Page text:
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Keith Ablow, MD is a psychiatrist, New York Times bestselling author and was host of the nationally-syndicated “Dr. Keith Ablow Show.”  He is a former member of the Fox News Medical A Team.

By Keith Ablow
Special to the Leader Herald

Massachusetts Governor Charlie Baker has come out in favor of the death penalty for cop killers.  I think he’s wrong.

I believe police officers are among the most heroic public servants.  I take it like a kick to the gut whenever one is harmed.  Weymouth Police Sargeant Michael Chesna, who was gunned down July 15, was a hero.  There are really no words to express how selfless a person has to be to stand in harms way and risk his or her life, for the rest of us.

Yet I don’t believe anyone should ever be executed—neither by a state, nor by the federal government.

Is that because I believe that wrongly-convicted individuals could be executed? The Innocence Project has certainly proven that innocent people are sent to death row.  But that isn’t my chief reason for opposing the death penalty.

Is my opposition to capital punishment because of the fact that even a person who has committed almost unthinkable acts still might find God and prove that good can overcome evil?  I do believe that redemption is possible, no matter how heinous a person’s past.  But that isn’t my chief reason for opposing the death penalty, either.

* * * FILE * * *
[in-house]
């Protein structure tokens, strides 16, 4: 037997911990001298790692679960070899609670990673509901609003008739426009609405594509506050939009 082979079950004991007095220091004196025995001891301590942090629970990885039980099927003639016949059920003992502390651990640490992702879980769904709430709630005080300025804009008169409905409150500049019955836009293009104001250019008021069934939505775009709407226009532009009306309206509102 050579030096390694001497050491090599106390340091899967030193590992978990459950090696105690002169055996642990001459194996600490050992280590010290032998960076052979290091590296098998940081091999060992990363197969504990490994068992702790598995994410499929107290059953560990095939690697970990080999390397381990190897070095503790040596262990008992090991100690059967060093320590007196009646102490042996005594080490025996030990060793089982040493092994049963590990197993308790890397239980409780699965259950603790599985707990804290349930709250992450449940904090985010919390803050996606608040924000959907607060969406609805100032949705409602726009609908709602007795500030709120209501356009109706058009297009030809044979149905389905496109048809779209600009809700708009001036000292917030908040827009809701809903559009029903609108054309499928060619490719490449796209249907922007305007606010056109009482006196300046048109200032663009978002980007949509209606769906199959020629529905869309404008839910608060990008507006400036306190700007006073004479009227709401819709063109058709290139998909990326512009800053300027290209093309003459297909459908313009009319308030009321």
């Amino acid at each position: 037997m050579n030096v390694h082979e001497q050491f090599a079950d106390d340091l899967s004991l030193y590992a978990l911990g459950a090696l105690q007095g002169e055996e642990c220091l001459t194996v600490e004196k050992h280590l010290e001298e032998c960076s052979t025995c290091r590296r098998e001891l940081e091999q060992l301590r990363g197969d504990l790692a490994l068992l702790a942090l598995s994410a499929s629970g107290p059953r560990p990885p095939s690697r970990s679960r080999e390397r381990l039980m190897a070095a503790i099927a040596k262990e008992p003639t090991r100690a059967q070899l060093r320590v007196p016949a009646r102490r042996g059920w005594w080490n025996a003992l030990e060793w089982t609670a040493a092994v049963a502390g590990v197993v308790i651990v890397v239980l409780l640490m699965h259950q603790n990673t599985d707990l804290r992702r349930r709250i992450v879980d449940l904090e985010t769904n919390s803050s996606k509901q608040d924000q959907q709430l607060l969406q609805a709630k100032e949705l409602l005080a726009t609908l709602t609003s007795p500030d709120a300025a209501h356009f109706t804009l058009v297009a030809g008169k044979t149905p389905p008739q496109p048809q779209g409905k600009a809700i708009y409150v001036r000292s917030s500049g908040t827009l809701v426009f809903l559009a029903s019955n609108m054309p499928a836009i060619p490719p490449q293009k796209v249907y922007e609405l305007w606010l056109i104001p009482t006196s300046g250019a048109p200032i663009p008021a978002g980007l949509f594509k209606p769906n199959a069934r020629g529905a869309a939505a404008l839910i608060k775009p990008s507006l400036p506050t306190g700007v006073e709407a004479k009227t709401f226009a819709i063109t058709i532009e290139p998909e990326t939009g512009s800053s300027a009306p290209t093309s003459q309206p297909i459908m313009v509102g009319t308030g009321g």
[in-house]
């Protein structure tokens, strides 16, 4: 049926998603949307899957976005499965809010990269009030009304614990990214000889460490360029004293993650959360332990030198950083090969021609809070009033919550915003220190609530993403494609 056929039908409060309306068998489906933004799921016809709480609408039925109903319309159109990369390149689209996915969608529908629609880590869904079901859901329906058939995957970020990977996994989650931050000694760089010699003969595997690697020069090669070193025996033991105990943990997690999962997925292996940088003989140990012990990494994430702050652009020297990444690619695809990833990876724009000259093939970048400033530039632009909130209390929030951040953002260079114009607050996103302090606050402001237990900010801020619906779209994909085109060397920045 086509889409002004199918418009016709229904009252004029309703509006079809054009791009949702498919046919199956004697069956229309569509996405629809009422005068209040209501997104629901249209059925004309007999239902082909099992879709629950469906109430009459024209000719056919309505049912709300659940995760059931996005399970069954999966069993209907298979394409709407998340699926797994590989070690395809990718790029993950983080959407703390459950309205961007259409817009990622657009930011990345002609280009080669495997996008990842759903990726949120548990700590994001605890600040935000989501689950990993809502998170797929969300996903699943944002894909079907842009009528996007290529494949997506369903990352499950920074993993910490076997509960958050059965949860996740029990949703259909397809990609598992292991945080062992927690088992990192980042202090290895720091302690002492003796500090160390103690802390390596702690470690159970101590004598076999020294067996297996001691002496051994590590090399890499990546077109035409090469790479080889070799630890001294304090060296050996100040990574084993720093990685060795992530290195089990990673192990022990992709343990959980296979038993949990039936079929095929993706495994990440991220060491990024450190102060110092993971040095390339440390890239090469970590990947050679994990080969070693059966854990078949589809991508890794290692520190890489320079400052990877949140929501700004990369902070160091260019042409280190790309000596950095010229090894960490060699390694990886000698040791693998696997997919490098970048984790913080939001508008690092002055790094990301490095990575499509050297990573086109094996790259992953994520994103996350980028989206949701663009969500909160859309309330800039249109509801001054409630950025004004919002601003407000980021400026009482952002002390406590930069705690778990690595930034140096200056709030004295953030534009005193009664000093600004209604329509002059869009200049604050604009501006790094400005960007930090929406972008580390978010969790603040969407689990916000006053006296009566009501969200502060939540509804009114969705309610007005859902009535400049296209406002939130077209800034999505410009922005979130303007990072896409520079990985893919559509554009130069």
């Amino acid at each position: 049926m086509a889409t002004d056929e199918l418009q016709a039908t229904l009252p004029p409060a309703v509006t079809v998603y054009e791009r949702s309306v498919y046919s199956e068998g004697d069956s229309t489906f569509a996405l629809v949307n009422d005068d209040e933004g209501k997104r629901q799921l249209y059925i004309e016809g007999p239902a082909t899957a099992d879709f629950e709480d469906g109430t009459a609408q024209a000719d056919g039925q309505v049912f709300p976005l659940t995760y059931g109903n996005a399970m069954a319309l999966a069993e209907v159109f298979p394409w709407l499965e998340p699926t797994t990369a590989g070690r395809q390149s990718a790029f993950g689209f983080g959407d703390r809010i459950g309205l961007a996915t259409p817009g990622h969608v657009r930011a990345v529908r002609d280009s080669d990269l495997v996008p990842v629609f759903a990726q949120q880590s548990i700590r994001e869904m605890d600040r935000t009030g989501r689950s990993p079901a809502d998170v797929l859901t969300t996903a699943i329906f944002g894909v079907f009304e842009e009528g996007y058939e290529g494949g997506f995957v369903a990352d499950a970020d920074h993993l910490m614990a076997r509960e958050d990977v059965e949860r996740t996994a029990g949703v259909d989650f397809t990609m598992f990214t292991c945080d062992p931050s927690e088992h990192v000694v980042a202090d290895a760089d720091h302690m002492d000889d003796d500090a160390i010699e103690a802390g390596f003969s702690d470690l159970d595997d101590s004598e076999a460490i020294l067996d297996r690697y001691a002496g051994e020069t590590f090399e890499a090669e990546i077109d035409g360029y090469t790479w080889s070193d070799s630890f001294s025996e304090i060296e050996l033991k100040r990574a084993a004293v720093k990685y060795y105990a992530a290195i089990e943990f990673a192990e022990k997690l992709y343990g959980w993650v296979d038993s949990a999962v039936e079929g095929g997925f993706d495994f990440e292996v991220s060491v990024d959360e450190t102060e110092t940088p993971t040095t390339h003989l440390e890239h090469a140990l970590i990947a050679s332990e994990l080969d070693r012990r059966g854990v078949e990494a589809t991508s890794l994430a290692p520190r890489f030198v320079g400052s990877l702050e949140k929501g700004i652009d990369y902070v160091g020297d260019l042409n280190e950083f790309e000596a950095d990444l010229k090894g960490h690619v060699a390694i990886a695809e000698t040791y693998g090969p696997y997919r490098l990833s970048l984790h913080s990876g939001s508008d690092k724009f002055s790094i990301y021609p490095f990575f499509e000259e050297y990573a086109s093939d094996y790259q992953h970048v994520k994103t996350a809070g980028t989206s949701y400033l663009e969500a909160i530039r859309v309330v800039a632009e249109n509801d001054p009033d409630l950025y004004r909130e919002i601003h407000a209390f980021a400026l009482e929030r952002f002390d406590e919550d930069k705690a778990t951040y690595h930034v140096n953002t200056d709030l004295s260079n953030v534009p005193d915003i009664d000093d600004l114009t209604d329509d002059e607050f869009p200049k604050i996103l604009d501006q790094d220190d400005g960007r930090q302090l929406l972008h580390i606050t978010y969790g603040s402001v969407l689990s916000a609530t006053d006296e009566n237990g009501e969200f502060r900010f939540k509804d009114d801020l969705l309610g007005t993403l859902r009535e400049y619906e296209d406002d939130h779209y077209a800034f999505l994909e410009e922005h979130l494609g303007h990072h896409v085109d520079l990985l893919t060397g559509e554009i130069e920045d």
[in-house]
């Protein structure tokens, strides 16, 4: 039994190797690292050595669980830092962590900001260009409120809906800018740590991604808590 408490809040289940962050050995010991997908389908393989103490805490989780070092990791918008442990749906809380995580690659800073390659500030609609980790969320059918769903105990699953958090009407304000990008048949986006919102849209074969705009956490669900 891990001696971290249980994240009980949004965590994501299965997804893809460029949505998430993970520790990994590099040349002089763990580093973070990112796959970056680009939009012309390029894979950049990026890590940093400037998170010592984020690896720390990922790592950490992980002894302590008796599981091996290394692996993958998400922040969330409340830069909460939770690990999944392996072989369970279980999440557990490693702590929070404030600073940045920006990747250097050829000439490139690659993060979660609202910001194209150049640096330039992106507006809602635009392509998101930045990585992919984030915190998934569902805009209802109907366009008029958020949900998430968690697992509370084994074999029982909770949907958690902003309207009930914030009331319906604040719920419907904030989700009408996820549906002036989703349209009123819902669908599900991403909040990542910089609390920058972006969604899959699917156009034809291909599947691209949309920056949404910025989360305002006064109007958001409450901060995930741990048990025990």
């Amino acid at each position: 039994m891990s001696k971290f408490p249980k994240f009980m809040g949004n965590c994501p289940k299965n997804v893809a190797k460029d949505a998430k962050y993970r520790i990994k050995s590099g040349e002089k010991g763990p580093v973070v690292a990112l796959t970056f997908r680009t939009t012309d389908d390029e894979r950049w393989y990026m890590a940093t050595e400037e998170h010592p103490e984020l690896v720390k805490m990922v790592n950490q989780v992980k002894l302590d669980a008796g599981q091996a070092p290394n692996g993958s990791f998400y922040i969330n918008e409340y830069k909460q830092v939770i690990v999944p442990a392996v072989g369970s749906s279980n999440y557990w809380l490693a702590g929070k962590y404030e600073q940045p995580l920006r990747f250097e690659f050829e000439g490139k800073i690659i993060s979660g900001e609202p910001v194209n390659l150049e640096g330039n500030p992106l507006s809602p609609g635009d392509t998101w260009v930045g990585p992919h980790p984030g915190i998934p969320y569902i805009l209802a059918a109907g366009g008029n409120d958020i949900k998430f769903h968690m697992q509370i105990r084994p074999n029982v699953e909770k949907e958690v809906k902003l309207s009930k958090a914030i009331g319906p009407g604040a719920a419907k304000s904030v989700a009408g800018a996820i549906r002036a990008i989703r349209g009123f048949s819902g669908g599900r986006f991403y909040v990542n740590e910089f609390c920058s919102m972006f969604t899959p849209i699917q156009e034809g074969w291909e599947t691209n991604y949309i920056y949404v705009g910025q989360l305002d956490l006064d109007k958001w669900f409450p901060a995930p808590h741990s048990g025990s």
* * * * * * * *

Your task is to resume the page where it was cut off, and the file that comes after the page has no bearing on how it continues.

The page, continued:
See, I’m not looking, chiefly, to save them; I’m looking to save the rest of us.

I oppose the death penalty because I know, for sure, deep in my heart and mind, that a society that seeks to restore the spiritual lives of those who senselessly snuff out other innocent lives is a far more powerful society in which to live and to raise one’s children.  I know for certain that, in not giving up on those who seem to be lost causes, we preserve our ability to resurrect the best parts of ourselves and our loved ones.  In taking the stance that there is not one human being who is clearly beyond the power of human empathy and God’s love we harness those forces for the good of all of us.

I am certain that somehow, at some point, and for some very real reason that I promise you I could uncover in one meeting, Governor Baker lost his faith that human beings can ennoble themselves by refusing the easy path of retribution, thereby strengthening and purifying themselves to do God’s work in many, many domains.

How about it, Governor?  Give me one hour, on any day and I will meet you in your office.

See, when we give up on one man, even a reprehensible killer, we give up on every man, and we give up on ourselves.  We risk losing our power as agents of a Higher Power.  And that is an incalculably high price to pay for vengeance.

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